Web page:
Hi Cheryl,Lovely photos, your Robin friend must be coming very close to you now! The only time I get close to birds is usually when the fledglings are around and aren't yet savvy enough to not let me get close.Last week at work we happened to somehow begin talking about bees and such, I perhaps said too much and was told I'm an insect whisperer.I wouldn't say as much, rather I am a silent watcher. I stop, I stare, I spend perhaps far too much time just watching things crawl, fly and flutter around - 2 Meadow browns, 1 Ringlet and 1 Comma today (Also, some Cinnabars). So, I had to tell them, I'm a nature gardener and most of what I do is to attract wildlife and is probably why I feel very detached from the garden in winter; because there's no life.
Hi Liz,I am sure before long he will be sitting on my shoulder as I walk around the garden:)He actually talks to me, really, he does.Welcome to my world.....I spend way to much time watching and never seem to catch up with what I was supposed to be doing . I find it captivating......I watched as the honey bee went from flower to flower on the musk mallow becoming whiter and whiter as he did so. I was amazing.Likewise, my garden is all about wildlife........without it, I would find gardening very very dull...........
Lovely photos. I guess I am more of a noticer than a watcher - watcher implies more patience than I have although I can watch once I have noticed so perhaps I am both! I watched Mrs Blackbird taking a bath not 6 feet distance away from me earlier today though.
Hi Jane,I love to watch the birds taking a bath. I have been trying to capture some images of the juvenile starlings in the birdbath. It is a bit like the local rugby team in the showers :)
A silent watcher ... Definitely yes, but you might catch me quietly talking to the birds, bees and other wildlife from time to time!Cheryl, your query about Red Clover is interesting bearing in mind I have a few photos of species on this plant in various grassland habitats including sunny chalk downland slopes where the favoured nectar sources are typically various Vetch species, Knapweed, Scabious and along wooded edges Wild Privet and Brambles. I'm sure in your garden there are plenty of other nectar sources that the butterflies probably prefer. BTW I have a large Buddleia in full flower and still haven't seen a 'flutter' anywhere near it!! I forgot to comment on your previous post but was glad to hear that your Mum enjoyed her day out. Her reminiscences reminded me that every time I transport my parents around the countryside I get a running commentary of what they did and where they went in their youth .. interesting tit bits that help me to understand my ancestral roots.
At least you are not talking to yourself Frank :)The garden is full of flowers so I guess you are right. At the moment the bees are loving the Musk Mallow and the butterflies Buddleia . You are sure to find some flutterers on yours soon, I am sure :)My Mother has certainly told me things I never imagined......it has put pieces in the jigsaw puzzle. It is good to know our roots...........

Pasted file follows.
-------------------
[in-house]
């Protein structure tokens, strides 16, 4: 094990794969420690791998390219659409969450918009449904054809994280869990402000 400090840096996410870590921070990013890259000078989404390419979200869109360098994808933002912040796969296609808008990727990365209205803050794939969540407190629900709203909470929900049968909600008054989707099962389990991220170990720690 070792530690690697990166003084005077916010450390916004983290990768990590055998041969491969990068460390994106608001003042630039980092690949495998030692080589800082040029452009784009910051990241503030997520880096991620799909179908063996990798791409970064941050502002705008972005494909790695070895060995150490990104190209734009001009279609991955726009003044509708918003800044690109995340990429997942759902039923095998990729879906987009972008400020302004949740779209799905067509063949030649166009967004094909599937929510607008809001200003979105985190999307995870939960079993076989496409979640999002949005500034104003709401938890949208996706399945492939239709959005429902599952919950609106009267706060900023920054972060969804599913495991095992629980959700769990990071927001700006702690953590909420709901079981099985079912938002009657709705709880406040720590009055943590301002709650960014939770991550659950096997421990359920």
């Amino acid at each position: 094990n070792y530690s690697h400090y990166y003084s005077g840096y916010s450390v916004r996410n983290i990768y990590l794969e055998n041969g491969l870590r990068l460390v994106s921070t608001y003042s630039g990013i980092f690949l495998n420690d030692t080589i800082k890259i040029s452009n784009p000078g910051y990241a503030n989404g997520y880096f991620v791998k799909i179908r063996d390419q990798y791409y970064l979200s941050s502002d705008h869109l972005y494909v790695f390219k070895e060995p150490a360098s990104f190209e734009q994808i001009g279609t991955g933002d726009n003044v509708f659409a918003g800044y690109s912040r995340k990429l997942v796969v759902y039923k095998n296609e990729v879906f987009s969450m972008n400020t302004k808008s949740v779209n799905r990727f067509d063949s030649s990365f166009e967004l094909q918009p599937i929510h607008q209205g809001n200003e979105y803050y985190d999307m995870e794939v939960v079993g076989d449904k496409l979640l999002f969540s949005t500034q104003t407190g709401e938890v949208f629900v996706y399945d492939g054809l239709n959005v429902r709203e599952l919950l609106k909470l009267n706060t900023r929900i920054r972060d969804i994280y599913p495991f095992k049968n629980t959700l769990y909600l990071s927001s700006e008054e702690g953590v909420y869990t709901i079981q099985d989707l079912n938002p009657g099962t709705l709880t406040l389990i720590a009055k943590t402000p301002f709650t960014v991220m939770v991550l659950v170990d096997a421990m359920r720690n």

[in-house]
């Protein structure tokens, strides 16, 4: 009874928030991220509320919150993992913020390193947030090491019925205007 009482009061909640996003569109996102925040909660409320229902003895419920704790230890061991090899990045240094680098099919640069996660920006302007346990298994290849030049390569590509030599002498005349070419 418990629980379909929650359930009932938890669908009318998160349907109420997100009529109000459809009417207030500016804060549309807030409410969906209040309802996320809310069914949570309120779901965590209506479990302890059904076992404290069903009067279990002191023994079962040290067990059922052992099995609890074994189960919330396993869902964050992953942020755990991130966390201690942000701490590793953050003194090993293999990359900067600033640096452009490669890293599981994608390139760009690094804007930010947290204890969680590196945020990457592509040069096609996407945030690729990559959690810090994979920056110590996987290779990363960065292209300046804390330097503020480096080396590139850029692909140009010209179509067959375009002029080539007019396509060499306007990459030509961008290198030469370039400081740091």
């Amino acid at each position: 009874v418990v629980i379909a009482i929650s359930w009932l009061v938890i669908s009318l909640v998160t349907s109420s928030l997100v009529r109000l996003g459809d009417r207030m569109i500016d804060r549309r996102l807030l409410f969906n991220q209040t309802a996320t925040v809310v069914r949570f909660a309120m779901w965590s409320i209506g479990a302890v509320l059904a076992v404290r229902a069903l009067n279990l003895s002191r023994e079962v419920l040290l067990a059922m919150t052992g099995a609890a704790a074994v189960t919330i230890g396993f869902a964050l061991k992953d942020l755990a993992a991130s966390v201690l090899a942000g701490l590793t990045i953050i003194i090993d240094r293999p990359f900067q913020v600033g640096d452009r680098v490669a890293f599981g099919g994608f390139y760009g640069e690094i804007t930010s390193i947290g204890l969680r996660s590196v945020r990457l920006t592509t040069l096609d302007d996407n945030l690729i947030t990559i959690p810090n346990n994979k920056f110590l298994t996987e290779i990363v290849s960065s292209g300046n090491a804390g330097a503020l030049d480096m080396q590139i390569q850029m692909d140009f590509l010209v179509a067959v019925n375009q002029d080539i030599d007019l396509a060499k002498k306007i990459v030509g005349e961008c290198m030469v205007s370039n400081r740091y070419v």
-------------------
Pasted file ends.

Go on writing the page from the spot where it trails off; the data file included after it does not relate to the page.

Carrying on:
I am definitely a silent watcher - sometimes my jaw drops in wonder or I turn round to tell someone what I have just seen only to find I am on my own and the moment passes. Sometimes I see something spectacular and my camera is nowhere to hand - so frustrating. I love that creatures like to visit my garden - good job as I plant a lot of stuff specifically for them. Some are unwanted though like our nuisance crow who has very devious means of getting seed out of the bird feeders - I caught him yesterday perched on the chains of the hanging bird table which is underneath the feeders and knocking the feeders with his head or jangling the chains causing all the seed to fall out. So enough is enough we have removed the table for the time being and he has flown off disgruntled - I haven't seen him at all today.
Ha :) so funny. Crows are highly intelligent. I do not mind our crow, he does not go to the feeders but struts the garden as though he owns it. I do not like the Rooks too much. They absolutely devastate feeders and leave a mess everywhere. They left about four weeks ago but will return early Spring, the rookery is at the bottom of the garden in the old oaks.It is funny that we love wildlife but are selective as to what we would like to have in the garden:)I try to remember to take my camera into the garden, just in case I see something amazing.............
You bet I am a silent watcher. There is always something going on here. Love your new header photo. Only a hand full of cicadas this summer.
Somehow I thought you would be Lisa :)I love to hear the cicadas when we visit Spain.........Why are numbers low Lisa ??
Yes, and I'm still in awe of your photos. That honey bee covered in pollen is a winner. I need to learn more about photography settings and the like.Sitting with my foot up (I have a minor injury) on a long garden chair, I watched as a crow squawked and hollered from the branch of a tree. I wondered what was wrong. Another crow approached and sat beside Noisy. Then a few more flew in. Some sat on branches calmly and others pecked away at leaves. Crow #2 started pecking at Noisy. Noisy pecked back. Then it flew away and one by one the rest left.I wish I could understand what had just happened.
The world of wildlife is fascinating and one I believe we will never fully understand Wendy :)
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